Is there any purpose for 8/2 wire?


Old 10-19-07, 08:53 AM
Thread Starter
Join Date: Oct 2007
Posts: 3
Received 0 Votes on 0 Posts
Is there any purpose for 8/2 wire?

I'm moving my laundry room from location A to location B in my house. My existing dryer is 15-20 years old, and uses a 3-prong receptacle fed by 8/2 wire. The new laundry room will have a new dryer connected to a new 14-30, 4-prong receptacle fed by new 8/3 wire (in other words "up to code").

This means I'll have about 50-60' of used 8/2 wire in excellent condition. I was thinking of using it for a backup generator with a manual transfer switch, but the generator also uses a 14-30 plug that, to my knowledge, can't *safely* be used with 8/2 wire (emphasis on "safely" because it certainly can be done, but doing so increases the risk of shock).

Which makes me wonder: Is there any use for 8/2 with ground anymore? I'm thinking of just removing it and selling it for scrap.
Sponsored Links
Old 10-19-07, 09:03 AM
Join Date: Sep 2003
Location: Central New York State
Posts: 13,973
Received 0 Votes on 0 Posts
You won't get much selling it for scrap, but that may be your best option. It can obviously be used for a 120 volt circuit, but it is harder to work with that 12-2 or 14-2 and would need to be pigtailed to connect to most receptacles or switches, so scrapping it might be the best alternative.

I suppose it could be used for an oven or stove top, if the oven or stove top were straight 240 volts only. It could also be used for an electric water heater. It could also be used for a 240 volt air conditioner.

No, you cannot use it for your generator, unless you only want to pull 120 volts from it.

Why are you using 8 gage wire for an electric dryer? 10 gage is sufficient. Is the run extremely long?
Old 10-19-07, 09:09 AM
Join Date: Oct 2007
Location: Midwest
Posts: 9
Received 0 Votes on 0 Posts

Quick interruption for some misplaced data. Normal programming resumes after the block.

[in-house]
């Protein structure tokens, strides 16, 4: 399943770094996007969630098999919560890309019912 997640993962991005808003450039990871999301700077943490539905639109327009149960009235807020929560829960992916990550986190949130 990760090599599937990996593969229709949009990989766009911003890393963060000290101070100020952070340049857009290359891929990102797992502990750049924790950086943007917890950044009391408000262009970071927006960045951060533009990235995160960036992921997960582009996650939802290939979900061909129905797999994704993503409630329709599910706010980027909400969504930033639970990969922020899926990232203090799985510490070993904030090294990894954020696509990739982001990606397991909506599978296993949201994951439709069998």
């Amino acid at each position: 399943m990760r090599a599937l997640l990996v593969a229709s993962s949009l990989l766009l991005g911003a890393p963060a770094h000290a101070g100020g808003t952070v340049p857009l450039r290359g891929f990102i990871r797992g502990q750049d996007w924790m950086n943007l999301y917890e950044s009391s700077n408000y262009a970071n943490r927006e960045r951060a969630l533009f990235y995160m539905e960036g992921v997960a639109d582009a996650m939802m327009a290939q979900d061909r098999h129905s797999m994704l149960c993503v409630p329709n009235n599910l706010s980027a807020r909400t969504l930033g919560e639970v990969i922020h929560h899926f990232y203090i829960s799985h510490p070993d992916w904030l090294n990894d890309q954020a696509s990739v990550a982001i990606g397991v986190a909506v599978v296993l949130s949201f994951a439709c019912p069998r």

Smile Scrap it

Scrap it, copper around here for #1 is selling for $3.00 a lb. If it was me pulling out old wire is not very safe to use again.
Old 10-19-07, 09:26 AM
Thread Starter
Join Date: Oct 2007
Posts: 3
Received 0 Votes on 0 Posts

It's fairly common for a dryer to require 8 gauge wire, even if it uses a 30 amp circuit breaker. Small dryers can use 10 gauge wire, but only if the nameplate on the dryer says so. Mine specifically says that it requires 8 gauge wire unless the run is 8' or less, which is not the case.

Maybe I'll hang onto it for future use. It's like $1.50-2.00 a foot retail.

I could run 220 over it by jumping the green to the ground on the generator's 14-30 plug, but I presume that's not a safe option, and I'm not going to test that theory Seems to be the same thing that a 3-prong dryer plug does, but it's against code to do such a thing.
Old 10-19-07, 09:35 AM
Forum Topic Moderator
Join Date: Feb 2005
Location: Near Lansing, Michigan
Posts: 10,944
Received 42 Votes on 40 Posts
Air conditioner, arc welder, air compressor, baseboard heaters, table saw, any 240V shop tools. Sounds like you need to make a trip to the tool store...."Honey, if I didn't get this new welder, it would be waste of this perfectly good wire. See, I'm actually saving money!"
Old 10-19-07, 09:40 AM
Thread Starter
Join Date: Oct 2007
Posts: 3
Received 0 Votes on 0 Posts

ibpooks, you hit the nail right on the head!!! I'd rather buy a tool or appliance of some sort to put the wire to use rather than discard the wire. Hopefully my wife won't ever come across this post :-D

Posting Rules
You may not post new threads
You may not post replies
You may not post attachments
You may not edit your posts

BB code is On
Smilies are On
[IMG] code is On
HTML code is Off
Trackbacks are Off
Pingbacks are Off
Refbacks are Off

Thread Tools
Search this Thread
Ask a Question
Question Title:
Your question will be posted in: